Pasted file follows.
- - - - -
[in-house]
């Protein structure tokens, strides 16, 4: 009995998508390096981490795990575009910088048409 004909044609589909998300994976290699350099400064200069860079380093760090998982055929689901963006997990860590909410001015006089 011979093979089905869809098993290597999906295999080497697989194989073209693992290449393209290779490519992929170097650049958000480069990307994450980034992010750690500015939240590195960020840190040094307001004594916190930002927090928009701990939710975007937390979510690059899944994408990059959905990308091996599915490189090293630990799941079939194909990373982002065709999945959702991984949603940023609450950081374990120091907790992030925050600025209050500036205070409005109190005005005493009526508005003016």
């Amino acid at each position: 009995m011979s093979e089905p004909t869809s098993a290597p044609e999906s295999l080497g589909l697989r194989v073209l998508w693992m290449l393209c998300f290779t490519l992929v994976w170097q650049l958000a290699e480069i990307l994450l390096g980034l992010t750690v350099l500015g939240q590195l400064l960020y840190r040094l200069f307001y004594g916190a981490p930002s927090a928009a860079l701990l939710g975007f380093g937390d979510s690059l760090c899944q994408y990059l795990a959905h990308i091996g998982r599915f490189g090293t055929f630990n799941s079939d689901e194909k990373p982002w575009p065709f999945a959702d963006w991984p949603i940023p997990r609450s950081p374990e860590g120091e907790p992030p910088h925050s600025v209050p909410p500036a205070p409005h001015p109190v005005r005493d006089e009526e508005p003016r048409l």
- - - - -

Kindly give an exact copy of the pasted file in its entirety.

[in-house]
């Protein structure tokens, strides 16, 4: 009995998508390096981490795990575009910088048409 004909044609589909998300994976290699350099400064200069860079380093760090998982055929689901963006997990860590909410001015006089 011979093979089905869809098993290597999906295999080497697989194989073209693992290449393209290779490519992929170097650049958000480069990307994450980034992010750690500015939240590195960020840190040094307001004594916190930002927090928009701990939710975007937390979510690059899944994408990059959905990308091996599915490189090293630990799941079939194909990373982002065709999945959702991984949603940023609450950081374990120091907790992030925050600025209050500036205070409005109190005005005493009526508005003016």
């Amino acid at each position: 009995m011979s093979e089905p004909t869809s098993a290597p044609e999906s295999l080497g589909l697989r194989v073209l998508w693992m290449l393209c998300f290779t490519l992929v994976w170097q650049l958000a290699e480069i990307l994450l390096g980034l992010t750690v350099l500015g939240q590195l400064l960020y840190r040094l200069f307001y004594g916190a981490p930002s927090a928009a860079l701990l939710g975007f380093g937390d979510s690059l760090c899944q994408y990059l795990a959905h990308i091996g998982r599915f490189g090293t055929f630990n799941s079939d689901e194909k990373p982002w575009p065709f999945a959702d963006w991984p949603i940023p997990r609450s950081p374990e860590g120091e907790p992030p910088h925050s600025v209050p909410p500036a205070p409005h001015p109190v005005r005493d006089e009526e508005p003016r048409l």